One who is not in transcendental consciousness can have neither a controlled mind nor steady intelligence, without which there is no possibility of peace. And how can there be any happiness without peace?
As a boat on the water is swept away by a strong wind, even one of the senses on which the mind focuses can carry away a man's intelligence.
Therefore, O mighty-armed, one whose senses are restrained from their objects is certainly of steady intelligence.
What is night for all beings is the time of awakening for the self-controlled; and the time of awakening for all beings is night for the introspective sage.
A person who is not disturbed by the incessant flow of desires that enter like rivers into the ocean which is ever being filled but is always still, can alone achieve peace, and not the man who strives to satisfy such desires.
A person who has given up all desires for sense gratification, who lives free from desires, who has given up all sense of proprietorship and is devoid of false ego-he alone can attain real peace.
That is the way of the spiritual and godly life, after attaining which a man is not bewildered. Being so situated, even at the hour of death, one can enter into the kingdom of God.
One who restrains the senses and organs of action, but whose mind dwells on sense objects, certainly deludes himself and is called a pretender.
On the other hand, he who controls the senses by the mind and engages his active organs in works of devotion, without attachment, is by far superior.
Perform your prescribed duty, for action is better than inaction. A man cannot even maintain his physical body without work.
Work done as a sacrifice for Visnu has to be performed, otherwise work binds one to this material world. Therefore, O son of Kunti, perform your prescribed duties for His satisfaction, and in that way you will always remain unattached and free from bondage.
One who is, however, taking pleasure in the self, who is illumined in the self, who rejoices in and is satisfied with the self only, fully satiated-for him there is no duty.
A self-realized man has no purpose to fulfill in the discharge of his prescribed duties, nor has he any reason not to perform such work. Nor has he any need to depend on any other living being.
Therefore, without being attached to the fruits of activities, one should act as a matter of duty; for by working without attachment, one attains the Supreme.
Even kings like Janaka and others attained the perfectional stage by performance of prescribed duties. Therefore, just for the sake of educating the people in general, you should perform your work.
O son of Prtha, there is no work prescribed for Me within all the three planetary systems. Nor am I in want of anything, nor have I need to obtain anything - and yet I am engaged in work.
One who is in knowledge of the Absolute Truth, O mighty-armed, does not engage himself in the senses and sense gratification, knowing well the differences between work in devotion and work for fruitive results.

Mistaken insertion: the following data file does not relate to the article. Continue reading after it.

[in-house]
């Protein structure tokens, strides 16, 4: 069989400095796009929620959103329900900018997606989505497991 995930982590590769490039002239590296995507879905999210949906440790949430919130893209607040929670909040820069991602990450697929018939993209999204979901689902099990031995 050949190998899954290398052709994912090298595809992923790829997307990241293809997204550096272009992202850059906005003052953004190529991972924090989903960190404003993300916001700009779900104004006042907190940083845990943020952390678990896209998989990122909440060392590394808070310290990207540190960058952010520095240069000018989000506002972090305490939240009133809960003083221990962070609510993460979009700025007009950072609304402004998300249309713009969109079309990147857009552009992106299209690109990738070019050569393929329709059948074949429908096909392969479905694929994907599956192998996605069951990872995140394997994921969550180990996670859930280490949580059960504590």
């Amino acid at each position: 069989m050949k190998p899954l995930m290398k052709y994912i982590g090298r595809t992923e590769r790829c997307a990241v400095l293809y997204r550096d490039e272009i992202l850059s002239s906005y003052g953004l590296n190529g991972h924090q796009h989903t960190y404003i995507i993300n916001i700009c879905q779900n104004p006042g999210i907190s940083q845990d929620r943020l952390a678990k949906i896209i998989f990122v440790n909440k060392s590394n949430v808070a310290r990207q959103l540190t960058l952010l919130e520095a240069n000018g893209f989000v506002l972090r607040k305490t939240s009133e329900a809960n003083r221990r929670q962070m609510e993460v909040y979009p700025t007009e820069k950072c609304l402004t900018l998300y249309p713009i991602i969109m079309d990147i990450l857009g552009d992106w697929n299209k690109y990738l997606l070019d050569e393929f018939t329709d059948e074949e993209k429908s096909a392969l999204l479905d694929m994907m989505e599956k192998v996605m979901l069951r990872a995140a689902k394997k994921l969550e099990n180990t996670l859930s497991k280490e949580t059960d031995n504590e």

Bewildered by the modes of material nature, the ignorant fully engage themselves in material activities and become attached. But the wise should not unsettle them, although these duties are inferior due to the performer's lack of knowledge.
Attraction and repulsion for sense objects are felt by embodied beings, but one should not fall under the control of senses and sense objects because they are stumbling blocks on the path of self-realization.
It is far better to discharge one's prescribed duties, even though they may be faulty, than another's duties. Destruction in the course of performing one's own duty is better than engaging in another's duties, for to follow another's path is dangerous.
The Blessed Lord said: It is lust only, Arjuna, which is born of contact with the material modes of passion and later transformed into wrath, and which is the all-devouring, sinful enemy of this world.
As fire is covered by smoke, as a mirror is covered by dust, or as the embryo is covered by the womb, similarly, the living entity is covered by different degrees of this lust.
Thus, a man's pure consciousness is covered by his eternal enemy in the form of lust, which is never satisfied and which burns like fire.
The senses, the mind and the intelligence are the sitting places of this lust, which veils the real knowledge of the living entity and bewilders him.
Therefore, O Arjuna, best of the Bharatas, in the very beginning curb this great symbol of sin [lust] by regulating the senses, and slay this destroyer of knowledge and self-realization.
The working senses are superior to dull matter; mind is higher than the senses; intelligence is still higher than the mind; and he [the soul] is even higher than the intelligence.
Thus knowing oneself to be transcendental to material senses, mind and intelligence, one should control the lower self by the higher self and thus - by spiritual strength - conquer this insatiable enemy known as lust.
The Blessed Lord said: Many, many births both you and I have passed. I can remember all of them, but you cannot, O subduer of the enemy!
One who knows the transcendental nature of My appearance and activities does not, upon leaving the body, take his birth again in this material world, but attains My eternal abode, O Arjuna.
Being freed from attachment, fear and anger, being fully absorbed in Me and taking refuge in Me, many, many persons in the past became purified by knowledge of Me - and thus they all attained transcendental love for Me.
All of them - as they surrender unto Me - l reward accordingly. Everyone follows My path in all respects, O son of Prtha.
There is no work that affects Me; nor do I aspire for the fruits of action. One who understands this truth about Me also does not become entangled in the fruitive reactions of work.
All the liberated souls in ancient times acted with this understanding and so attained liberation. Therefore, as the ancients, you should perform your duty in this divine consciousness.